As she tells her story, Shelley Rowe’s eyes well up with emotion. Her stress level spikes momentarily, which triggers a slight cough. Yet in spite of an occasional flare-up, her breathing is more relaxed than it’s been in years.
Shelley, now 62, started smoking when she was 14 years old. Her doctor diagnosed her with Chronic Obstructive Pulmonary Disease (COPD) in 2006. COPD is an umbrella term for progressive lung diseases such as emphysema and chronic bronchitis. People with this condition often feel short of breath. In Shelley’s case, COPD often leaves her with a terrible, panicky feeling of not being able to breathe.
Shelley managed to quit smoking for a year after her diagnosis. Then, when Shelley was 51, her husband passed away suddenly, and over the next decade other members of her family suffered different physical and psychological traumas. She turned again to cigarettes to help cope with the immense stress of these events. But the pressure of her personal situation, and the addition of smoking, combined to trigger bouts of bronchitis.
“With my health deteriorating, the tipping point came in 2016,” says Shelley.
She had remarried years before to her old high school sweetheart, Dave, also a smoker. Witnessing her struggle to breathe one day, Dave called 911. Shelley was admitted to hospital with septic pneumonia and liver failure. Her care team placed her on life support. It was so bad, at one point they discussed with her if she had her affairs in order.
But she was able to recover, slowly. After two weeks she was off the ventilator and breathing on her own. Severely weakened, she returned home equipped with a walker and shower stool. Still smoking and desperate for help, she reached out to the Respiratory Club at Dorchester Retirement Residence, and discovered the Pulmonary Rehab Program.
The program consisted of education and exercise, including two gym sessions per week. At one of these gym visits, she crossed paths with Julian Kirschner, a respiratory therapist with Interior Health.
“Julian was helping another woman on a treadmill,” says Shelley. “While I was waiting, my pulse started racing. I was seized by anxiety and desperate to leave.”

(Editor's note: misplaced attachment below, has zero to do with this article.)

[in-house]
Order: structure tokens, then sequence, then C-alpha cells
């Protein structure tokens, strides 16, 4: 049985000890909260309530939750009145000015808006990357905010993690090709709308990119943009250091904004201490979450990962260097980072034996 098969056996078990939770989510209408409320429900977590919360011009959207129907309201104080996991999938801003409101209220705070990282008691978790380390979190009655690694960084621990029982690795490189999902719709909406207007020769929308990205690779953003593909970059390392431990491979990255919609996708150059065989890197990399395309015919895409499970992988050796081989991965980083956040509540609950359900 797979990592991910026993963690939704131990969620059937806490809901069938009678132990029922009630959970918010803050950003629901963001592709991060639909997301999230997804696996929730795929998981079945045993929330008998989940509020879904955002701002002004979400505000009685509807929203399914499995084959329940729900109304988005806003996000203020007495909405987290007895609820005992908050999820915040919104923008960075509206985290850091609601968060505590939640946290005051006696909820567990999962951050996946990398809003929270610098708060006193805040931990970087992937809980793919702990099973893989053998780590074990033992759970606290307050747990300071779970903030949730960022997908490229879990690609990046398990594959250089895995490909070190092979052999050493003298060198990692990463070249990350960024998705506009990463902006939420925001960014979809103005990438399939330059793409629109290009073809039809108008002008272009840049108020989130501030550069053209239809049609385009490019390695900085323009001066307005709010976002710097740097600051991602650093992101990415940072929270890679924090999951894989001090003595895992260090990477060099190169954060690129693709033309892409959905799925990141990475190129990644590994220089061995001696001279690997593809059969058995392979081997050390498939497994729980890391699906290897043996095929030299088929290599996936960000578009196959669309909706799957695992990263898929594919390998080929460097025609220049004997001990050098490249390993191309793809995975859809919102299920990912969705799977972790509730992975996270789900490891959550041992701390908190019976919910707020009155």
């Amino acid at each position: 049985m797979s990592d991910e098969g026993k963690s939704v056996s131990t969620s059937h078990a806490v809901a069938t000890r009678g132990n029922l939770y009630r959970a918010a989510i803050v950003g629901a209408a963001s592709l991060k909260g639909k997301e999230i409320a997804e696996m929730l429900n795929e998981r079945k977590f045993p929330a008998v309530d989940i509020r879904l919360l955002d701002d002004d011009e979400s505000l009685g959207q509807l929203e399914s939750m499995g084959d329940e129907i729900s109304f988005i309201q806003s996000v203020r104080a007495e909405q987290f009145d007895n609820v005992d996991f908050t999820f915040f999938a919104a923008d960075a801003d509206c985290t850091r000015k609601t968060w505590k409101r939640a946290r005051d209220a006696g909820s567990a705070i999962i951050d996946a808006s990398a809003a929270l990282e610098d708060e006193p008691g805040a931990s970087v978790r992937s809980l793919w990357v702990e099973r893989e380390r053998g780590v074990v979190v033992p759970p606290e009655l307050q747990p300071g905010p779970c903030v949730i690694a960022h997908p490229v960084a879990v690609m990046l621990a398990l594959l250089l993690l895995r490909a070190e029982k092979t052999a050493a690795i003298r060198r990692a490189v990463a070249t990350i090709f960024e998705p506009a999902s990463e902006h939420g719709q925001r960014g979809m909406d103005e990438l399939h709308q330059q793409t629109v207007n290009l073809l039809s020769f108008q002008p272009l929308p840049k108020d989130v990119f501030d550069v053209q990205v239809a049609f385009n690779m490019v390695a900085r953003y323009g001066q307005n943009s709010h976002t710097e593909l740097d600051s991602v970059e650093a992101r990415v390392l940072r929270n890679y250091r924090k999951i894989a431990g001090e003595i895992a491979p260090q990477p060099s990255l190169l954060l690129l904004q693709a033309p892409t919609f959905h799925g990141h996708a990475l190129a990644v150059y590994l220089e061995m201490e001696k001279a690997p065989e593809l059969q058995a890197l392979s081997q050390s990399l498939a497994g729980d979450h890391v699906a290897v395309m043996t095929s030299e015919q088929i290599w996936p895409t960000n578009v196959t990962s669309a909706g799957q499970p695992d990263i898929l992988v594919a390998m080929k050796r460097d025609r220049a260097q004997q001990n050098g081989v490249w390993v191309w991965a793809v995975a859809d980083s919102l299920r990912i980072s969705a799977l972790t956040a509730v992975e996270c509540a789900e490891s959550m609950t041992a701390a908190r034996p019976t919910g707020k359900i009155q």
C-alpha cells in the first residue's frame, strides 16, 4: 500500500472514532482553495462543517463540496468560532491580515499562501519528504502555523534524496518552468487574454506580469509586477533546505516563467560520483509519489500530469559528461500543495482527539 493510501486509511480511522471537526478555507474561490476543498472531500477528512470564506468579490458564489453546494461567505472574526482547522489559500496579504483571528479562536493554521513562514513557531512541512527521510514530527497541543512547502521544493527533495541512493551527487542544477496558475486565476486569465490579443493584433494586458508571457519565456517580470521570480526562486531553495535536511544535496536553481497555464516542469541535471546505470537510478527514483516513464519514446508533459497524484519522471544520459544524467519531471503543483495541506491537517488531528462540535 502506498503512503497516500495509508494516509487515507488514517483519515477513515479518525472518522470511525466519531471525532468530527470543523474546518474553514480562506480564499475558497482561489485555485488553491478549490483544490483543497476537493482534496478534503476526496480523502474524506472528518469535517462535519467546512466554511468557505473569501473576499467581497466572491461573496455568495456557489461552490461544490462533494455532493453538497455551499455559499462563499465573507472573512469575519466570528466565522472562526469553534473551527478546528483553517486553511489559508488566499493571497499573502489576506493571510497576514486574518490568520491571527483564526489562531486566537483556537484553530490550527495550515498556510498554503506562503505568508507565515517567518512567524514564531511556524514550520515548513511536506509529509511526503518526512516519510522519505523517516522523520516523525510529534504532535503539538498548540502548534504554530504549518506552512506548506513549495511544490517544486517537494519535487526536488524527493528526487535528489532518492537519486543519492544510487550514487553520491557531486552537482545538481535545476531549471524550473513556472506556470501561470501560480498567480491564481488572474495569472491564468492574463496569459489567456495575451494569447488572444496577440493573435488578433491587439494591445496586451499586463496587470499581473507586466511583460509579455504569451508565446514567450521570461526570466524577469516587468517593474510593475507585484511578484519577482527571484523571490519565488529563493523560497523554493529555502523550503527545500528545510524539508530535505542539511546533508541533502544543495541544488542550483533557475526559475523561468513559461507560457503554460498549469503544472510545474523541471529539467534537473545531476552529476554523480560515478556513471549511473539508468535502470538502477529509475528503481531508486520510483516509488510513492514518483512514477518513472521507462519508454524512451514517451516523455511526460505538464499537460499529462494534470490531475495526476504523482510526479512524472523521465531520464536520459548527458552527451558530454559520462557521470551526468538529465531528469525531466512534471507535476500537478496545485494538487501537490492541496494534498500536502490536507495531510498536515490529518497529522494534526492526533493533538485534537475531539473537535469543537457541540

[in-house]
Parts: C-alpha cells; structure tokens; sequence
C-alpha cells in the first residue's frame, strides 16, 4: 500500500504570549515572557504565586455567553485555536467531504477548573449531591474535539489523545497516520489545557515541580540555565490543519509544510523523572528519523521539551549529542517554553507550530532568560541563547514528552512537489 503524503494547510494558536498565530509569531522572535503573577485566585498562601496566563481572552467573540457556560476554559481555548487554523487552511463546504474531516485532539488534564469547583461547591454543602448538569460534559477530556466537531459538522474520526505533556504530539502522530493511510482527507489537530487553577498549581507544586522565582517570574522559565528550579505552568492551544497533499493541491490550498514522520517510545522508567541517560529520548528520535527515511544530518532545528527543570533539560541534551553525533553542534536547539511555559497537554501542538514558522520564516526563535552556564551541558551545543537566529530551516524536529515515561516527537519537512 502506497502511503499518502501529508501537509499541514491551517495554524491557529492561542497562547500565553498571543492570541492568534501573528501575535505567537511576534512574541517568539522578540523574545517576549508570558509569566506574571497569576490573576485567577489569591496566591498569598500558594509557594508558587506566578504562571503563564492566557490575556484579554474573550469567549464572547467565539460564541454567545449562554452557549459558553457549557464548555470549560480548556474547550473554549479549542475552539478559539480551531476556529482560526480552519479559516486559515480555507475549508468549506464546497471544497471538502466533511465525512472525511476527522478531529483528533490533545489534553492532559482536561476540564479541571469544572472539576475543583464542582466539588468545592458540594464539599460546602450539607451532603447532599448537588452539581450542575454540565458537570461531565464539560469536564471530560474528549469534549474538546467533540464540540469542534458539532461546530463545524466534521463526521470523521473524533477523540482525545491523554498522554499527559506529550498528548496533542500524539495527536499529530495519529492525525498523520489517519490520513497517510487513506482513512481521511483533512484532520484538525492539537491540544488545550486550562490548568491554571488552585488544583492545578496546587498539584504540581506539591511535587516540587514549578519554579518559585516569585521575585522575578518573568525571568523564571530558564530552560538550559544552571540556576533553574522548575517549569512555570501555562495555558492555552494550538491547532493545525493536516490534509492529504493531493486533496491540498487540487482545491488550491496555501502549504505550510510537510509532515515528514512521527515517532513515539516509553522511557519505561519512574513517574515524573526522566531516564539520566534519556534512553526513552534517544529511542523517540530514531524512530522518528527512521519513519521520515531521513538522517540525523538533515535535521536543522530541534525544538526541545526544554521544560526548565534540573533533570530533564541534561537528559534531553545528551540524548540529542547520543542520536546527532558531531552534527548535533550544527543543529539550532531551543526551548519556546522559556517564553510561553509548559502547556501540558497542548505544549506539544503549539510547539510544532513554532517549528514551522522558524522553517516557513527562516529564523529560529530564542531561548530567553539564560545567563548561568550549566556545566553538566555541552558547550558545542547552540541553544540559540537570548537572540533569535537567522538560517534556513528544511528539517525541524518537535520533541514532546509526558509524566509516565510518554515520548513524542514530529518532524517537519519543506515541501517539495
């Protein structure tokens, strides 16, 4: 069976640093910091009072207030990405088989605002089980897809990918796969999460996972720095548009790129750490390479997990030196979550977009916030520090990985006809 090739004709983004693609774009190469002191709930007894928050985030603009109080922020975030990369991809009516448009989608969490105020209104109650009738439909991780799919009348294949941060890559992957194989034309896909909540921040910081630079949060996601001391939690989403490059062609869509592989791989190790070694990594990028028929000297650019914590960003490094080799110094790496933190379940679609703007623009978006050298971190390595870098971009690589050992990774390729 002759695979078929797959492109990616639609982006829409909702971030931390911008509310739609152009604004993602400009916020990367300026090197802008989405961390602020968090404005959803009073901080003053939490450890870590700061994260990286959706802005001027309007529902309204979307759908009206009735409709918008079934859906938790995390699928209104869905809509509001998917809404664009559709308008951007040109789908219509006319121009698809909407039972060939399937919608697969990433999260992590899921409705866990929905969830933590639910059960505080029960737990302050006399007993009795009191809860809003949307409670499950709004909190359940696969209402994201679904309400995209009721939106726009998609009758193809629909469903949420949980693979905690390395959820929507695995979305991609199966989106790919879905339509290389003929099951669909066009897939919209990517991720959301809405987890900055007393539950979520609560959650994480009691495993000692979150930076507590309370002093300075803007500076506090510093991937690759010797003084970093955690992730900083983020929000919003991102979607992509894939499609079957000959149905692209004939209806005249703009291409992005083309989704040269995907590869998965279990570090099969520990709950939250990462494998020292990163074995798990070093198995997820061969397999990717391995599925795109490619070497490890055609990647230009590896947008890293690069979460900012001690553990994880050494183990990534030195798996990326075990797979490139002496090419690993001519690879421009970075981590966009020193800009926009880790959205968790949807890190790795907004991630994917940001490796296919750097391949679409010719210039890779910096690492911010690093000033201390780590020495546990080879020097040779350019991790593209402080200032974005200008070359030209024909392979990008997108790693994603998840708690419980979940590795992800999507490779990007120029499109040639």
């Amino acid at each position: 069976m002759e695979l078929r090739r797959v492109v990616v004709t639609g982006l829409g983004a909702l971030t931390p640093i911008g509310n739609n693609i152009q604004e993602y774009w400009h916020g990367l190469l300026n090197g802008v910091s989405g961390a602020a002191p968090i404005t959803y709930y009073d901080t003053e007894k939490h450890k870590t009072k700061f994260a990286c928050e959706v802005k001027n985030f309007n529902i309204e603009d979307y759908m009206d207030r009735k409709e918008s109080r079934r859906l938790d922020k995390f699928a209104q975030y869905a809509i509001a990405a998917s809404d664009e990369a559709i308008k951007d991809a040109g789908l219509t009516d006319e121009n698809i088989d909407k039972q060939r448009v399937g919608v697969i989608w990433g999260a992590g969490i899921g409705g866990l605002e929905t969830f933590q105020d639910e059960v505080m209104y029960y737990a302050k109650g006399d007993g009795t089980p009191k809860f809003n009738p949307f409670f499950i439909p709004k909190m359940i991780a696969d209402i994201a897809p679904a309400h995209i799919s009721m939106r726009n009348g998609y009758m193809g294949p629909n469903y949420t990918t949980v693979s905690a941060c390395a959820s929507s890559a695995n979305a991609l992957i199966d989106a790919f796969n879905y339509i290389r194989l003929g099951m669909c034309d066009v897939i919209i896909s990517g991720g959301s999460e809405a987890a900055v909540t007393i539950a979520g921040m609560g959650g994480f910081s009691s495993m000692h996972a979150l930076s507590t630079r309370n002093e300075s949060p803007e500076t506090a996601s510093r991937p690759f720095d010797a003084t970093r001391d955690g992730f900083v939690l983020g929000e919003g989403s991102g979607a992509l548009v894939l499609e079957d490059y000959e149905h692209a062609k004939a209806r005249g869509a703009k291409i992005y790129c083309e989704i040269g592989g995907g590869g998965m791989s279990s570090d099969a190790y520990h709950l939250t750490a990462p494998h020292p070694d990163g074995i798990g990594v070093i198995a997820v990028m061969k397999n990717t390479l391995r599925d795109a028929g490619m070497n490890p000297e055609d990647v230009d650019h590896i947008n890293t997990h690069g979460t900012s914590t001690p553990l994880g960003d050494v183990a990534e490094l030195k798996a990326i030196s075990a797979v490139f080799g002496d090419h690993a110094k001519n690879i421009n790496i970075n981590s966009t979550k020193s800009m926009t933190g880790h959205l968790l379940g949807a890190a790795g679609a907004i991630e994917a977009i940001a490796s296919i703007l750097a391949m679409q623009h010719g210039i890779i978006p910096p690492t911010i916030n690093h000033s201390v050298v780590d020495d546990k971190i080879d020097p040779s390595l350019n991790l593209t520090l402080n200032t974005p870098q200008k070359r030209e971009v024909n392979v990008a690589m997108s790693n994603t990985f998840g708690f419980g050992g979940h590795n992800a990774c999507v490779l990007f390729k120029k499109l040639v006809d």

Julian walked over and talked her through her breathing. She didn’t have to do the workout, he said. She could just sit for a while.
“If Julian let me leave, I wouldn’t have come back,” says Shelley.
She committed to the gym sessions, but she was still smoking. She would put out her cigarette before going into the gym, then light up again when she left. Julian told her if she ever wanted to quit, she could talk to him. However, he was clear that she would have to do the work.
Eventually she took him up on his offer and the day after her birthday, three years ago on Sept. 6, she quit. Her husband Dave quit shortly thereafter. Neither has taken a puff since.
Fast forward to today and Shelley has newfound health and confidence. Where she would once tire after only a few minutes on a stationary bike, now she can spin comfortably for half an hour. She works out four days a week doing half an hour each of cardio and resistance training.
Shelley has also become a mentor and support to others in the program. The program’s close-knit community is a key part of its success.
We are like a family in many ways. We know what it’s like to have a bad day and always encourage each other. We pick up the phone when one of us doesn’t show at the gym and accompany each other to doctor appointments.–Shelly Rowe
Like other respiratory therapists, Julian is trained to help rehabilitate those in the program. However, he also personally understands how mental health is linked to physical health. Having served as a medic in Afghanistan, he also copes with the trauma of his experience through exercise. In May 2020, he will compete as a veteran in the Invictus Games at The Hague.
“We can relate to each other,” says Julian. “When they are struggling, I can empathize with how they feel. But whatever their condition, whether asthma or COPD, it doesn’t define them. They have true grit. In a safe manner, they push themselves past their expectations.”
Pulmonary Rehab partners with nine gyms throughout Kelowna, Lake Country, and West Kelowna. At full capacity, Julian and his colleagues see 120 clients every 10 weeks. The clients sport T-shirts with “Straight out of rehab” on the back and “Just breathe” on the front.
“Just breathe” is a fitting mantra. To focus on our breath is to focus on our well-being.
“Some days it is a struggle,” says Shelley. “But it’s worth it. I probably wouldn’t be here today if not for Pulmonary Rehab.”
If you or someone you love has heart and lung health issues, Respiratory Therapy Services might be able to help.